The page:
Disk drive shipments rebound from Thai floods

Windows 8 and Ultrabooks are expected to give hard drive sales a boost, but prices will remain high and not fall to pre-flood levels until 2014

A year after a flooding disaster in Thailand took out a large portion of hard disk drive production, the industry has fully recovered with shipments to the computer market expected to hit a record level this year.

According to market research firm IHS iSuppli, hard drive sales have rebounded, driven by demand in the enterprise market as well as the upcoming arrival of the Windows 8 operating system next month.

[ Also on InfoWorld: Hard drive prices settle in at 70 percent above the pre-flood level. | Managing backup infrastructure right is not so simple. InfoWorld's expert contributors show you how to get it right in this "Backup Infrastructure Deep Dive" PDF guide. ]

HDD shipments in 2012 for the overall computer market, including PCs, are forecast to reach 524 million drives, up 4.3 percent percent from 502.5 million units last year, according to an IHS report. Hard drive prices, however, will remain high, and prices are not expected to fall to pre-flood levels until 2014, IHS stated in a report earlier this year.

In the wake of the flooding in Thailand last year, hard drive prices rose to an average of $66 in the fourth quarter of 2011, a 28 percent leap from the $51 average price in the previous quarter, according to IHS. The average price held steady at $66 in the first quarter of 2012 and is expected to decline only marginally, to about $65, in the second quarter.

While the number of hard drives shipping this year will top an all-time record, shipments are expected continue to rise briskly over the next four years. In 2016, hard drive shipments will hit 575.1 million units, IHS said.

"The forecast includes drive shipments only to the PC computer segment, which includes client hard disks for desktops and notebooks, and enterprise drives for servers and storage systems. The forecast does not include drive shipments for other markets, such as in the automotive industry, or for external hard drives or DVR devices.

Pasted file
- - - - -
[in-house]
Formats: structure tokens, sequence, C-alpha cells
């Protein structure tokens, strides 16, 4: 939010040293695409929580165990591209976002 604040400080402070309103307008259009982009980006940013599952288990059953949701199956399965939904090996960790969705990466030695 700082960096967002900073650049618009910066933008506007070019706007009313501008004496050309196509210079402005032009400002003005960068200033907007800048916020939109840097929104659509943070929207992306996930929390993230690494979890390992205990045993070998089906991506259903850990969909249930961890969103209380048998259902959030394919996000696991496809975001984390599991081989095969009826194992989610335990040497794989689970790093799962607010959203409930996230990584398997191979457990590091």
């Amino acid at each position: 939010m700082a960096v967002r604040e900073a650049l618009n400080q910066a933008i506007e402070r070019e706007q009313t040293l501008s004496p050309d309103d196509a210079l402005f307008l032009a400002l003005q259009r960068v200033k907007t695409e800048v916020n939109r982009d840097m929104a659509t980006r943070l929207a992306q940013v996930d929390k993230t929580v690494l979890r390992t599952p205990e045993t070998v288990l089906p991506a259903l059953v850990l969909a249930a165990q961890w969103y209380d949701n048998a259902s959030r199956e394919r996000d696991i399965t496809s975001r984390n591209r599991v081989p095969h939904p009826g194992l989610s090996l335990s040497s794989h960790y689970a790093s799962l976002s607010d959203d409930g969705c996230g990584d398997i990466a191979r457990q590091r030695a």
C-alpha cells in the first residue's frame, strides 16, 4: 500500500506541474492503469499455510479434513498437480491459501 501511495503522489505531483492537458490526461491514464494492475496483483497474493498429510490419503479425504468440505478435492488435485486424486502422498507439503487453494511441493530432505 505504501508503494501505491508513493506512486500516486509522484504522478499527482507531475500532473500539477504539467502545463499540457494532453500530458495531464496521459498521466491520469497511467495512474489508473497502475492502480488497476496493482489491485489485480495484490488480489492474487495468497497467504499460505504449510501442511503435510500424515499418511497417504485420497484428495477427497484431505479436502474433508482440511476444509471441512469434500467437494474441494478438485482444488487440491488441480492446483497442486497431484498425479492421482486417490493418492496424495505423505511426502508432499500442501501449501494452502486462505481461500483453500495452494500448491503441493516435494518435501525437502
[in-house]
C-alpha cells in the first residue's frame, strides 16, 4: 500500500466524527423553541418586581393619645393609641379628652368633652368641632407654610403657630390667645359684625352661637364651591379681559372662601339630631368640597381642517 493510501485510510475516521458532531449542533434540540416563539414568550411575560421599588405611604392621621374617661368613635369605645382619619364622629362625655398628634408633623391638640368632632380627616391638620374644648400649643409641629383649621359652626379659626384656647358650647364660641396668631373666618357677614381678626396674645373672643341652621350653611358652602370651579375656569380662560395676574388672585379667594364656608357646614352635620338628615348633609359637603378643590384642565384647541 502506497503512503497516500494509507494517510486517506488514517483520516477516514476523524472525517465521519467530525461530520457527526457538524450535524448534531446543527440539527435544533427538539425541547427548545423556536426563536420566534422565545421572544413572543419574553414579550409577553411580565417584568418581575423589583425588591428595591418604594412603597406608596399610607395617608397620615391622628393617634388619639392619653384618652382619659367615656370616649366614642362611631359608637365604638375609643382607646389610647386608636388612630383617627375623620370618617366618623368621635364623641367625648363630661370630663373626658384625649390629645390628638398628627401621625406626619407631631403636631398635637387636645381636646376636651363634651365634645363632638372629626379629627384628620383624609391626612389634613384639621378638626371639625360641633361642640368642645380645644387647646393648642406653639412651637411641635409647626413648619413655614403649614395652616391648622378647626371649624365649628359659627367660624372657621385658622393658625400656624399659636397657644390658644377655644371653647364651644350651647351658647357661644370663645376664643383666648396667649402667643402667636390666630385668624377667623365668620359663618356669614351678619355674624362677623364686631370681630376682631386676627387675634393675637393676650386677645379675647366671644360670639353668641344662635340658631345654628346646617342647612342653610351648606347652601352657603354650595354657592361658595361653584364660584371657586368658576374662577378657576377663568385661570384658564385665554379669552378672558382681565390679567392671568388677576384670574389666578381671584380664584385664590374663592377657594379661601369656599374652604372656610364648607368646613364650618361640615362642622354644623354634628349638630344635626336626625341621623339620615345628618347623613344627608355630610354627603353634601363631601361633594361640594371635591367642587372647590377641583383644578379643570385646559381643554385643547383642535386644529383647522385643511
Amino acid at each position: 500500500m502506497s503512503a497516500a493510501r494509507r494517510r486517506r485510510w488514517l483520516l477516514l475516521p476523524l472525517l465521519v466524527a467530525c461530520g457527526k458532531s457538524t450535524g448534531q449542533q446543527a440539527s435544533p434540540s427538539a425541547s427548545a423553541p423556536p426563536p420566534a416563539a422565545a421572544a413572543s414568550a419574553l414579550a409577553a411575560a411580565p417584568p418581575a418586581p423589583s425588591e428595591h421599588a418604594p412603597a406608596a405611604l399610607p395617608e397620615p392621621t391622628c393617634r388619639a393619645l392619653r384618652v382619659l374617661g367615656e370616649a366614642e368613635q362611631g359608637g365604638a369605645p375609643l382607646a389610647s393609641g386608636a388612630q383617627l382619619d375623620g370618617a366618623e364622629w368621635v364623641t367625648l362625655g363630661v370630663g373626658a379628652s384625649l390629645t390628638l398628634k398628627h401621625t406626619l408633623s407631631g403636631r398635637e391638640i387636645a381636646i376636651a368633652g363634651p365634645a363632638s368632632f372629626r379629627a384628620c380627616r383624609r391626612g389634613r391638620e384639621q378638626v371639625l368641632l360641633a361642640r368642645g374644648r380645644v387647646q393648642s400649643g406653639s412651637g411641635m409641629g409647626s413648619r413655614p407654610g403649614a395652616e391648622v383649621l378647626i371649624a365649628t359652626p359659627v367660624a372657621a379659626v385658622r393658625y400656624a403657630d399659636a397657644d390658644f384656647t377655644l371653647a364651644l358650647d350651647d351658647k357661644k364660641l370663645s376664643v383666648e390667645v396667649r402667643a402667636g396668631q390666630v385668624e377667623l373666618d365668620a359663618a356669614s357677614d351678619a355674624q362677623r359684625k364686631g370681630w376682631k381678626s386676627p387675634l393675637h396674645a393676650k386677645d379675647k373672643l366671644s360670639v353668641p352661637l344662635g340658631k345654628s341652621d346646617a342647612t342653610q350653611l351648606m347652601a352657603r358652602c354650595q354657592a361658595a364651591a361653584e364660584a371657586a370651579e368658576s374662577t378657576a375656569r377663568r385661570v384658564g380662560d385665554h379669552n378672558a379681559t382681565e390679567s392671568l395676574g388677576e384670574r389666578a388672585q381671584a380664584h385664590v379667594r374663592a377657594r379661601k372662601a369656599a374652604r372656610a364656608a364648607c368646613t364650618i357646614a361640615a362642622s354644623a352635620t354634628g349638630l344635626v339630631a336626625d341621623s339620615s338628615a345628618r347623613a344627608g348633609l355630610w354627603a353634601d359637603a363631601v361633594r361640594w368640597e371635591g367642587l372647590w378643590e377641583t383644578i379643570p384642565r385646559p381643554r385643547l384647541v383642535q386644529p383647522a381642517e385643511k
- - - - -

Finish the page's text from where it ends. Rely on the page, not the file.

In contrast to the glowing performance of drives for the PC space, annual drives shipments for consumer-related products will decline this year from 2011 levels. "HDD shipments for computers will overcome a sluggish third quarter to reach record levels in 2012," said Fang Zhang, analyst for storage systems at IHS. "The yearly rise in HDD shipments is the result of greater demand from the consumer and enterprise PC segments, both of which continue to clamor for disk space in order to hold storage-intensive media like music, videos and other forms of social media content."

Another major contributor to drive shipment growth is the Windows 8 operating system, which is expected to be launched in October, and the subsequent purchase of PCs with the new OS.

Hard drives sales will also get a boost from Ultrabooks, including machines that use hybrid drives, which combine spinning disk with solid state storage. Those drive shipments are flat now but will take off in the fourth quarter of this years, according to IHS.

This past year, Seagate, which had been the only maker of hybrid drives for laptops, was joined by Western Digital and Toshiba. Both companies announced they expect to ship products next year.

The Windows 8 launch and Ultrabooks are "believed to be the best hope by the beleaguered PC sector to take on smartphones and tablets such as the iPad from Apple Inc.," IHS stated.

Lucas Mearian covers storage, disaster recovery and business continuity, financial services infrastructure and health care IT for Computerworld. Follow Lucas on Twitter at @lucasmearian or subscribe to Lucas's RSS feed. His email address is lmearian@computerworld.com.

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This story, "Disk drive shipments rebound from Thai floods" was originally published by Computerworld.

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